OOXML update

A while ago I’ve posted about how crap Microsoft’s “Open” OOXML is (GPL violations and redundancy among other things).

Now the battle seems to have heated up: IBM threatened to step out ISO (via slashdot) if they don’t roll back the OOXML approval.

Well, they’re big and still a bit powerful. MS is big, but falling apart. Probably other companies would join them, especially those against.

Microsoft is not only failing technically with Vista and their web platform but also financially. They probably spent too much with .NET, Vista and stupid patents. At least the European Patent Office went on strike (I’m really amazed) because they are: “granting as many patents as possible to gain financially”. I wonder is the US patent office ever considered that…

Nevertheless, it’s always good when a big company poses against something bad and restrictive (for the future), although the reasons are seldom for the greater good. Let’s hope for the best.

Proprietary Software

I’m a big advocate of free software, highly active on the Anti-DRM campaign and a big fan of Richard Stallman (as you can see by reading back lots of posts on this very blog). In his last text to the media about Bill Gates’ retirement, he says (as usual) some very strong arguments about fair societies, freedom of use and copy etc. We all know that, right?

Well, there is one thing I don’t particularly agree: proprietary software.

In a recent talk, he said there was a fair reason why there is copyright: Investment in technology. In the old days, it was the press. Today, we have software companies.

The beauty and the beast

Microsoft, as he said (and I reiterate), only abused of development made by other companies since their first product. Worse, since then, they’ve been buying one company after the other and scraping each one of them (pretty much like Yahoo! is doing recently, therefore the interest). But there are lots of others that are doing fine, and it’s not fair to put them all in the same box.

Adobe Photoshop is a great example. Gimp is fantastic, of course, but the investment in Photoshop is huge and there is a clear difference. The cost is high, but the quality is also high. Like Photoshop, many other specialist software in music, video, animation, scientific, electronic, games and so on have a specific market, to which they belong and are doing pretty well. I’m not saying Adobe (or any other specialist company) is fair, just that some are investing seriously in development, not only sucking their users money and freedom.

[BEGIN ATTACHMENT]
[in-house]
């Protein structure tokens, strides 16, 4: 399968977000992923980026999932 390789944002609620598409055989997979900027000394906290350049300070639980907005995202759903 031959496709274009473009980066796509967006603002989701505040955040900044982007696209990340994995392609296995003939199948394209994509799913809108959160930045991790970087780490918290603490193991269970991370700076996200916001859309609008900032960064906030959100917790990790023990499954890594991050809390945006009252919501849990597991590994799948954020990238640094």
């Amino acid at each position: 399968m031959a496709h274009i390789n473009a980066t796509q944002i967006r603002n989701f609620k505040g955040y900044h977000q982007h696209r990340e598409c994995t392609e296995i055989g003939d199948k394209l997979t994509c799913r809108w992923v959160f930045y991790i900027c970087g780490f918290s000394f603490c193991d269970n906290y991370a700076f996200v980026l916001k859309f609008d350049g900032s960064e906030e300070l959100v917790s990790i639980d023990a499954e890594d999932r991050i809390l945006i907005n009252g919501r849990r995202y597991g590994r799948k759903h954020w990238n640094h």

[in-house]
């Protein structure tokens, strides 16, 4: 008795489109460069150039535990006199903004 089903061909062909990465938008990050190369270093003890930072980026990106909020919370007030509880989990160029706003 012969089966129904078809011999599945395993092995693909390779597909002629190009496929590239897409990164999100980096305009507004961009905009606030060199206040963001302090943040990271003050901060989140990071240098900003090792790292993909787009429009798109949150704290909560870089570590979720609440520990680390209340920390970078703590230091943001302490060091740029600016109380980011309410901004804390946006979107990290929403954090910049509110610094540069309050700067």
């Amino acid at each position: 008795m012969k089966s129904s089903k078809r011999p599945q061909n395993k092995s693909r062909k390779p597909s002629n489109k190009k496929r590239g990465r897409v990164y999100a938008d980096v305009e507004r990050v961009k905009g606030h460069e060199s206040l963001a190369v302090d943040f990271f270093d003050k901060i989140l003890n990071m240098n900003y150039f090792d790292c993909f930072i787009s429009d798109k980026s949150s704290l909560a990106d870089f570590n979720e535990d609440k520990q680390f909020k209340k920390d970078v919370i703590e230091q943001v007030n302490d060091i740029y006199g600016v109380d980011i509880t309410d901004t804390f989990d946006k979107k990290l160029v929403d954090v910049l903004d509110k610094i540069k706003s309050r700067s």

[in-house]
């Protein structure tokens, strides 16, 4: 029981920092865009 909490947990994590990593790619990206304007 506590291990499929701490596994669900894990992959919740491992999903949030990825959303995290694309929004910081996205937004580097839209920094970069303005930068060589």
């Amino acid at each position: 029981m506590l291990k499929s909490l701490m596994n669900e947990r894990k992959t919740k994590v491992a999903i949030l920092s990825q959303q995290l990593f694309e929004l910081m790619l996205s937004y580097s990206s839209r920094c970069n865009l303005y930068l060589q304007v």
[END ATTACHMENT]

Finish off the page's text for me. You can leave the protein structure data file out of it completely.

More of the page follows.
Windows is unfair, it locks the user, it treats them as liars, cheaters, yes. Worse still, you can’t use it with anything else because it’s forcefully incompatible with the rest of the world, yes! They’re cheating by making you buy their license even if you’re not using, to force you update Internet Explorer even if you use Firefox, to report all your actions to Microsoft and god know what more. YES!!

Apple with horrible DRM locks, pushing iPhone updates and all we already know they do, Warner, Sony and all the like. Yes! They are mean! But that doesn’t mean all companies are.

Research and Development

If you have a free software (open source) that is enough for your uses, or you can hire someone to increment or adapt it to your needs, fine! If you can write software to your needs and redistribute it to the rest of the world, perfect! But why negate the existence of fair research and development, I don’t know.

I’ve been on the academia side of development to know very well what happens here: some PhD writes a piece of software, without any care for quality or extensibility. Later on, someone (or themselves) make it open source and people start using it, extending it. But most of the time it’s not possible to carry on incrementing, its need a re-write. And people re-write software fortnightly on academia.